I don’t even miss the naked women (too much)Posted by Craig Westover | 12:20 PM |
Doug Williams is stealing the thunder of the slow-moving mainstream media by pioneering the concept of the blog interview, having expanded from interviewing local bloggers (Mitch Berg, King Banaian) to landing an interview with Attorney General candidate Jeff Johnson.
The “Bogus Gold Interview” may not have the eye candy of the “Playboy Interview,” but Doug’s work is revealing new territory for bloggers and sooner or late somebody is going to let slip the “lust in his heart,” and the blog interview will have come of age.
Doug is doing a great job with his questions. His line of questions with Johnson about the tobacco lawsuits yielded some great insight into Johnson’s approach to the AG’s office. I liked his questioning Johnson about what books he’s read -- that was a question I always asked of people I interviewed for jobs back in my corporate days. I would have liked to see him follow-up “and what did you learn from that book.” A tip -- that question yields some revealing answers.
With a foot in both the blog and MSM worlds, I have a couple of observations for blogger/interviewers.
First, don’t be afraid to insert yourself into your interviews. You’re not just the ears of your readers; you are their eyes. Taking Doug’s interview of Johnson as an example, I got an excellent idea about how Johnson feels about issues and some insight into his character. But I’ve never met the man, Doug has, and I would have liked his observations and perceptions.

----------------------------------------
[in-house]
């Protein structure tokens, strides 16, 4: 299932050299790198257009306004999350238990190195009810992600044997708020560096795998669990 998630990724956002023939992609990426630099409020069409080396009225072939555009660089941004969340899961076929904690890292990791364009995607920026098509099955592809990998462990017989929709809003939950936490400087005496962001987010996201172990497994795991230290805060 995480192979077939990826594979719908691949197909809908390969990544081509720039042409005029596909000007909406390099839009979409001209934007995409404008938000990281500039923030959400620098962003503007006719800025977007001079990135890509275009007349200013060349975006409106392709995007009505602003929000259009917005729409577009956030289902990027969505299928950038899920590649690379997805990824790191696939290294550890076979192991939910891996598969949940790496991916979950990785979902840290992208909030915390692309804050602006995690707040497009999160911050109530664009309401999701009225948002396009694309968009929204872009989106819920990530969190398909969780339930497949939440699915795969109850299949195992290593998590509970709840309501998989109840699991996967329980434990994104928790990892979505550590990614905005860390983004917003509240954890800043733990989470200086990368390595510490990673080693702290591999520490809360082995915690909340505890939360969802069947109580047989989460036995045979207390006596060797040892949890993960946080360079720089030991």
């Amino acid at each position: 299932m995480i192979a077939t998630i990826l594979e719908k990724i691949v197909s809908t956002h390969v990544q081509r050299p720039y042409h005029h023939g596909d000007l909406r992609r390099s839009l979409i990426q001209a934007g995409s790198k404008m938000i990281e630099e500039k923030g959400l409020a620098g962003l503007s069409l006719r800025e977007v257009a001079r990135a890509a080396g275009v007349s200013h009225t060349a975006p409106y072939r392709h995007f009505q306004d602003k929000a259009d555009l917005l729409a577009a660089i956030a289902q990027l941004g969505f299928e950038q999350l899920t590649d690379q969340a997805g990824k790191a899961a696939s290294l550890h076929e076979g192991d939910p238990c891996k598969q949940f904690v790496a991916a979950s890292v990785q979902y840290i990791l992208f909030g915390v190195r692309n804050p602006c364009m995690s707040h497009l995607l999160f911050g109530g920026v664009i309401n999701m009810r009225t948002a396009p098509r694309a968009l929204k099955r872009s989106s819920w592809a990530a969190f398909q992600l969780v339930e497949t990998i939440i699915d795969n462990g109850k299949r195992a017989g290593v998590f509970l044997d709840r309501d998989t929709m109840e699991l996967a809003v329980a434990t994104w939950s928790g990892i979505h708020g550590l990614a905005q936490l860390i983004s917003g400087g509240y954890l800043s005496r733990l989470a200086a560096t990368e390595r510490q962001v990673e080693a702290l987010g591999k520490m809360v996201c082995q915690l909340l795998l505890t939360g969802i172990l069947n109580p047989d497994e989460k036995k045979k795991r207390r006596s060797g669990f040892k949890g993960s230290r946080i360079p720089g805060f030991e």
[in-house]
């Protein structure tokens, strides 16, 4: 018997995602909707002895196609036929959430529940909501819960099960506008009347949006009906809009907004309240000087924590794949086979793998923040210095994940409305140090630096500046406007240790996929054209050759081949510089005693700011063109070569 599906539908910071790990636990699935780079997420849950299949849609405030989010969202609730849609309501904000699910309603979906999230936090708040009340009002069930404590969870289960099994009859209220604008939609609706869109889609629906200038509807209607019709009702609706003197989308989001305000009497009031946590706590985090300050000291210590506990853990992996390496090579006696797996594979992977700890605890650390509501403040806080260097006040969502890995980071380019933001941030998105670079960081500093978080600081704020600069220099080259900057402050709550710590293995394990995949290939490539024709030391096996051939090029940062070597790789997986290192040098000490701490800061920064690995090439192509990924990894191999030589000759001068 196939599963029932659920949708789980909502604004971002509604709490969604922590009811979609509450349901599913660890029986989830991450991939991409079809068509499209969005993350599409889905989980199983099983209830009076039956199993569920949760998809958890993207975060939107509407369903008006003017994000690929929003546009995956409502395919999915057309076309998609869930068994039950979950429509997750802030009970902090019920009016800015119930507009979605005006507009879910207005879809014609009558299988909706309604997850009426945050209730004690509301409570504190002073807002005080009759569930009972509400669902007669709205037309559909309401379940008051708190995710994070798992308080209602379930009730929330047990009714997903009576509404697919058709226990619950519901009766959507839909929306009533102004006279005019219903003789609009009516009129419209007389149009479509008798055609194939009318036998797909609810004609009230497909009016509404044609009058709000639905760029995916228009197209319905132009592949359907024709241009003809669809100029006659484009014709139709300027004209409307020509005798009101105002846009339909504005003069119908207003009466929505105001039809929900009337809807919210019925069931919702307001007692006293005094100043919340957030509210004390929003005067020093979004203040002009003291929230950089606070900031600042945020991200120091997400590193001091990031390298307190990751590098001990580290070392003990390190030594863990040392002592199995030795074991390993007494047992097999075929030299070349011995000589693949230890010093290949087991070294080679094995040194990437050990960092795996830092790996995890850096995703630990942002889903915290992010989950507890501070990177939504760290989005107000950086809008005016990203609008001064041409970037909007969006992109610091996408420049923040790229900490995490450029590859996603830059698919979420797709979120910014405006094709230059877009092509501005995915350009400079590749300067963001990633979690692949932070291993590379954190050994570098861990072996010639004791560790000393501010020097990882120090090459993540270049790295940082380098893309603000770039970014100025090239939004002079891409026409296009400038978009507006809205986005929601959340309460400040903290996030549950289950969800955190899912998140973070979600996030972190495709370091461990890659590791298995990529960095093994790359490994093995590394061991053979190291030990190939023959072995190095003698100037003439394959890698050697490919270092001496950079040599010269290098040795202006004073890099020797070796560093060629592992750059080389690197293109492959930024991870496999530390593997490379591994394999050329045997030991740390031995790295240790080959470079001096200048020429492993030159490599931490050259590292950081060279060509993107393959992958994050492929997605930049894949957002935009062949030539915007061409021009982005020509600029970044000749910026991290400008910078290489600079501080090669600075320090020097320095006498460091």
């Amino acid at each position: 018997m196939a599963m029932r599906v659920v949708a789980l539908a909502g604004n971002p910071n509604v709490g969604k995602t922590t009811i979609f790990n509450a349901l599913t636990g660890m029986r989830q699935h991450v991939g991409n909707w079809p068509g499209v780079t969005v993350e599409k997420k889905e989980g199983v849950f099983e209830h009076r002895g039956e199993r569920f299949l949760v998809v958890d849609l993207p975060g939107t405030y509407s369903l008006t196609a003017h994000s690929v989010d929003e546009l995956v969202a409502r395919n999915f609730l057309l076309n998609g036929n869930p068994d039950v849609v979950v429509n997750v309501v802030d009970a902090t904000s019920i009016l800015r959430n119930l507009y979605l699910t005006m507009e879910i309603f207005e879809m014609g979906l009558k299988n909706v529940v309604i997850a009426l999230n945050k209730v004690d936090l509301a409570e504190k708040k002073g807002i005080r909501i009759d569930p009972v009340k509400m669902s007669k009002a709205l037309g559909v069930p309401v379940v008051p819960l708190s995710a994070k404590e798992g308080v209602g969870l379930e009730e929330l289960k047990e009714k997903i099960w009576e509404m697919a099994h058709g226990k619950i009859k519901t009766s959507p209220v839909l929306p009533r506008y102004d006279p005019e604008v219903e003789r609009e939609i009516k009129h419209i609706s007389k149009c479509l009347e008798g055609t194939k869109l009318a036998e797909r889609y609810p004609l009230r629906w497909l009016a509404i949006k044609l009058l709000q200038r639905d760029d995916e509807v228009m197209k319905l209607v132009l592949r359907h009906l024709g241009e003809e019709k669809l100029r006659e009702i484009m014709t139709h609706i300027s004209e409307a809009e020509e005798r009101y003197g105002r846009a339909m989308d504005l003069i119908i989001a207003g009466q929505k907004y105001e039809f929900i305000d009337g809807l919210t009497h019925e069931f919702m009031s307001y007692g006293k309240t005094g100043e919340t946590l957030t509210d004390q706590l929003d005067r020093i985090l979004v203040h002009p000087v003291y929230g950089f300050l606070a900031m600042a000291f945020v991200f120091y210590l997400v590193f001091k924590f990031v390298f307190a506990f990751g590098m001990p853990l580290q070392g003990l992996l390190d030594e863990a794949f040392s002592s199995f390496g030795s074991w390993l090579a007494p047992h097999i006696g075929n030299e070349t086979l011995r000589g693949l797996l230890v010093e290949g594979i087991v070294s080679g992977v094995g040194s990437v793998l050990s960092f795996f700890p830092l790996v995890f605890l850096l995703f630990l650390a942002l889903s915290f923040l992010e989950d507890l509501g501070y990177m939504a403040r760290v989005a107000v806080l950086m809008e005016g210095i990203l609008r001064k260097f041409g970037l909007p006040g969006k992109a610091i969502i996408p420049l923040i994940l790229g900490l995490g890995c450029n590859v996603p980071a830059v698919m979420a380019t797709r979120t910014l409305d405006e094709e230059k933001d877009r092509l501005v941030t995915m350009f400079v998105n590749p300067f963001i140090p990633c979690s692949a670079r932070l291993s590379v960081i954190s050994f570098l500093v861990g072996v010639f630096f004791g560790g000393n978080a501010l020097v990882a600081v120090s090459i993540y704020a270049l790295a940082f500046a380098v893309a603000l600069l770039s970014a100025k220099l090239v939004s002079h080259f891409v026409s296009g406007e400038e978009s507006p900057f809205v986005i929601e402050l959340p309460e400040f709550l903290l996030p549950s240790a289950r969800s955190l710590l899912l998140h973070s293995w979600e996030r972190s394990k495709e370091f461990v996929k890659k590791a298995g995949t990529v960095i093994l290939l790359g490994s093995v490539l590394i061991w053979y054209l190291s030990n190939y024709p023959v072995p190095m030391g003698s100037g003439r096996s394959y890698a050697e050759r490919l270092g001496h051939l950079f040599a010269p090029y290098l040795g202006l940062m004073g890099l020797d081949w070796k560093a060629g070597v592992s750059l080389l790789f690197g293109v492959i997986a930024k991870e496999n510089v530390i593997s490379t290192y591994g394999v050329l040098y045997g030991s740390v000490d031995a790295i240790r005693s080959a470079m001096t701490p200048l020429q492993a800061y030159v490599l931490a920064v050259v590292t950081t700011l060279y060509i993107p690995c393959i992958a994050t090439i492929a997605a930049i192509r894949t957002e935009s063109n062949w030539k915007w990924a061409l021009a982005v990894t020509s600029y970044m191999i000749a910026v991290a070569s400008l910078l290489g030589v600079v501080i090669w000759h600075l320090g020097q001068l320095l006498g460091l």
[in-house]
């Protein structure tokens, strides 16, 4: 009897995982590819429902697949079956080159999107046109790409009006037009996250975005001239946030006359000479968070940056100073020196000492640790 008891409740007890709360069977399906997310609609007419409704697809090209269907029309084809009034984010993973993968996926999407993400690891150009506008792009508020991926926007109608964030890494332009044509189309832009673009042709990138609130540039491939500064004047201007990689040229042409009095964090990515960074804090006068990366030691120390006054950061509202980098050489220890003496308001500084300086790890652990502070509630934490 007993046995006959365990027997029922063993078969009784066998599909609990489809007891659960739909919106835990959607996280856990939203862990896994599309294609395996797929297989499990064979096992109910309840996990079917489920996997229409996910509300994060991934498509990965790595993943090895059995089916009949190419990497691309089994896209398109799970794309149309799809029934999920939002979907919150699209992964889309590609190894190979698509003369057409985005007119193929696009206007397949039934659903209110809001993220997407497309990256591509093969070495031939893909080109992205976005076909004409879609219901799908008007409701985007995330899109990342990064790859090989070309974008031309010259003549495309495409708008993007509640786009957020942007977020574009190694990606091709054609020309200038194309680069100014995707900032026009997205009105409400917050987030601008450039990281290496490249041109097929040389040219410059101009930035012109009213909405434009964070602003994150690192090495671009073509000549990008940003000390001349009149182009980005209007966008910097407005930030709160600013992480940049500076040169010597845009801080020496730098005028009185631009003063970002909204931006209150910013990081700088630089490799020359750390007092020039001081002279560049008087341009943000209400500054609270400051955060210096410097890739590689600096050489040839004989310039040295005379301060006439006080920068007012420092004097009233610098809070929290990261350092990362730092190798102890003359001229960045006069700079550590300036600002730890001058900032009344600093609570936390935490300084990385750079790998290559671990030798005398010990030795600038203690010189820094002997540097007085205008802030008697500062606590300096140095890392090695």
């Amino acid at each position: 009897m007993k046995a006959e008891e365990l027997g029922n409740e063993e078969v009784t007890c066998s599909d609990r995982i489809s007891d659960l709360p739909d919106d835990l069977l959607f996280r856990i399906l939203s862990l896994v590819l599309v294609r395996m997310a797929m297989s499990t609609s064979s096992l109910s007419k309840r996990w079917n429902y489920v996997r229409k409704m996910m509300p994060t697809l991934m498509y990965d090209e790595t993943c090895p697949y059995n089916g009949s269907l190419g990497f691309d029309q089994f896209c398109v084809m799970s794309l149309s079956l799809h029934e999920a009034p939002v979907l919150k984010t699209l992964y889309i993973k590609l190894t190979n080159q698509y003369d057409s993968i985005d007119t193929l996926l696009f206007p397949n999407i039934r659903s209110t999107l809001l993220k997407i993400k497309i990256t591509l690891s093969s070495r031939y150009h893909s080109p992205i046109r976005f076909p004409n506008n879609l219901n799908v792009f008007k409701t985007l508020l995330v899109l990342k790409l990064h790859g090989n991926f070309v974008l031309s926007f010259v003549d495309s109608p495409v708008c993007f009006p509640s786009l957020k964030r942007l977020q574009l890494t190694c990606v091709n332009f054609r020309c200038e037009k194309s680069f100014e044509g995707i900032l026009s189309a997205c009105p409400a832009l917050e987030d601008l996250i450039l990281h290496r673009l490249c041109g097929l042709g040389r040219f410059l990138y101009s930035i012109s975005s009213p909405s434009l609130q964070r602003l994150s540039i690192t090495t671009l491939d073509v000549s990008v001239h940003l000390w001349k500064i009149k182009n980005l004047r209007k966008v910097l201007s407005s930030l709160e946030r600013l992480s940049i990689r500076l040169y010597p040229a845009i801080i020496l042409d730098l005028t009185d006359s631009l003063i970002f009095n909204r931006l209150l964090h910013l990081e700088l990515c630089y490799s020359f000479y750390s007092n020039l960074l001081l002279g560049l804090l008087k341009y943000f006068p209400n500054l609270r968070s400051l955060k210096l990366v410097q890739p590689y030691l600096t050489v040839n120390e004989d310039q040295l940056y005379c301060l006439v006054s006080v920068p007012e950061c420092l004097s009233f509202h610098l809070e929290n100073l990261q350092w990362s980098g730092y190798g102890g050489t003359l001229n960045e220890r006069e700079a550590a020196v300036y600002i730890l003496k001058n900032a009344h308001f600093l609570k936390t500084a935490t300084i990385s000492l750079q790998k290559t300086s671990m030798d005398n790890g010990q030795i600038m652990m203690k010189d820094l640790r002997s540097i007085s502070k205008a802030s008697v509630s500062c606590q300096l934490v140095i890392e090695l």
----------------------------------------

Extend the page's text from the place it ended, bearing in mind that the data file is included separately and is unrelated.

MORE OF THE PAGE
What did the man’s office look like? Anything that intimated his answers in the interview, or anything that contradicted them? What was his manner? Was he cordial or abrupt? Nervous or self-assured? The point is, an interviewer is more than a scribe; he’s a proxy observer for the reader. Fill that role.
Second, think about being a blogger. Somebody like Johnson is going be interviewed hundreds of times between now and the election and using the old 80/20 rule, 20 percent of the questions will be asked 80 percent of the time. Think about what questions you as a blogger can ask that the mainstream media can’t or won’t, but that are important.
I thought Doug’s questions about the tobacco settlement vis a vis a contrast with Hatch were on the right track. Not a lot of mainstream media guys would go there that quickly.
Another key point for blogger/interviewers is timeframe thinking. Mainstream media interviews are done for tomorrow’s paper or tonight’s news. Blogs are forever. Doug made a point today that his interview can be resurrected closer to the election when there’s more interest. He’s right -- which implies that a blog interview would best serve providing information with a shelf life rather than (necessarily) immediacy.
That brings me to my main point. In my community columnist days I wrote a column emphasizing that understanding a political candidate’s personal philosophy and philosophy of government is more important that knowing precisely where he or she stands on specific issues. I think that’s an area for blogger/interviewers to explore.
Understanding political philosophy isn’t something MSM reporters overly concern themselves with. It’s important. It has shelf life. And it is something that should a candidate be less than truthful about, can come back to haunt.
Again, kudos to Doug for blazing the trail and to pols like Jeff Johnson (by way of aide Larry Colson) for recognizing blogs as a viable and valuable medium.